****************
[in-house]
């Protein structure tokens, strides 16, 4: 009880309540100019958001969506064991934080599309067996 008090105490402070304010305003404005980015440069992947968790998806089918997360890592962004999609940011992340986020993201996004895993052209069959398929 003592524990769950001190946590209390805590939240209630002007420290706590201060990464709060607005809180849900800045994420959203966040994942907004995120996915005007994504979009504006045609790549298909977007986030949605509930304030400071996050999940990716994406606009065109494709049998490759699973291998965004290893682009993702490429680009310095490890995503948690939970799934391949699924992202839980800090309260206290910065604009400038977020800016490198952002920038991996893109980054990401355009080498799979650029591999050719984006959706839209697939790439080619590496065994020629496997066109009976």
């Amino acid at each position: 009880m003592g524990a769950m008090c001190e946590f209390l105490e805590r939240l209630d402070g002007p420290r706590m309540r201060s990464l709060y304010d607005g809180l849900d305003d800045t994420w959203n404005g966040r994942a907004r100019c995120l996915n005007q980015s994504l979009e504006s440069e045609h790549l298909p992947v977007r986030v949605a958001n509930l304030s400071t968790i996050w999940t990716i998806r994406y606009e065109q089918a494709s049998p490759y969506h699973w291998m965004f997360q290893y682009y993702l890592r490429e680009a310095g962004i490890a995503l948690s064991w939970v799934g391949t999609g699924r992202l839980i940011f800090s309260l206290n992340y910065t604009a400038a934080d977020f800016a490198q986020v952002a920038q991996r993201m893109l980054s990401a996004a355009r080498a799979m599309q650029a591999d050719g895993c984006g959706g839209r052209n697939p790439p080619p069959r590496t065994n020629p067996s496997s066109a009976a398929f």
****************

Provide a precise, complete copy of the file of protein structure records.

[in-house]
């Protein structure tokens, strides 16, 4: 009880309540100019958001969506064991934080599309067996 008090105490402070304010305003404005980015440069992947968790998806089918997360890592962004999609940011992340986020993201996004895993052209069959398929 003592524990769950001190946590209390805590939240209630002007420290706590201060990464709060607005809180849900800045994420959203966040994942907004995120996915005007994504979009504006045609790549298909977007986030949605509930304030400071996050999940990716994406606009065109494709049998490759699973291998965004290893682009993702490429680009310095490890995503948690939970799934391949699924992202839980800090309260206290910065604009400038977020800016490198952002920038991996893109980054990401355009080498799979650029591999050719984006959706839209697939790439080619590496065994020629496997066109009976």
């Amino acid at each position: 009880m003592g524990a769950m008090c001190e946590f209390l105490e805590r939240l209630d402070g002007p420290r706590m309540r201060s990464l709060y304010d607005g809180l849900d305003d800045t994420w959203n404005g966040r994942a907004r100019c995120l996915n005007q980015s994504l979009e504006s440069e045609h790549l298909p992947v977007r986030v949605a958001n509930l304030s400071t968790i996050w999940t990716i998806r994406y606009e065109q089918a494709s049998p490759y969506h699973w291998m965004f997360q290893y682009y993702l890592r490429e680009a310095g962004i490890a995503l948690s064991w939970v799934g391949t999609g699924r992202l839980i940011f800090s309260l206290n992340y910065t604009a400038a934080d977020f800016a490198q986020v952002a920038q991996r993201m893109l980054s990401a996004a355009r080498a799979m599309q650029a591999d050719g895993c984006g959706g839209r052209n697939p790439p080619p069959r590496t065994n020629p067996s496997s066109a009976a398929f």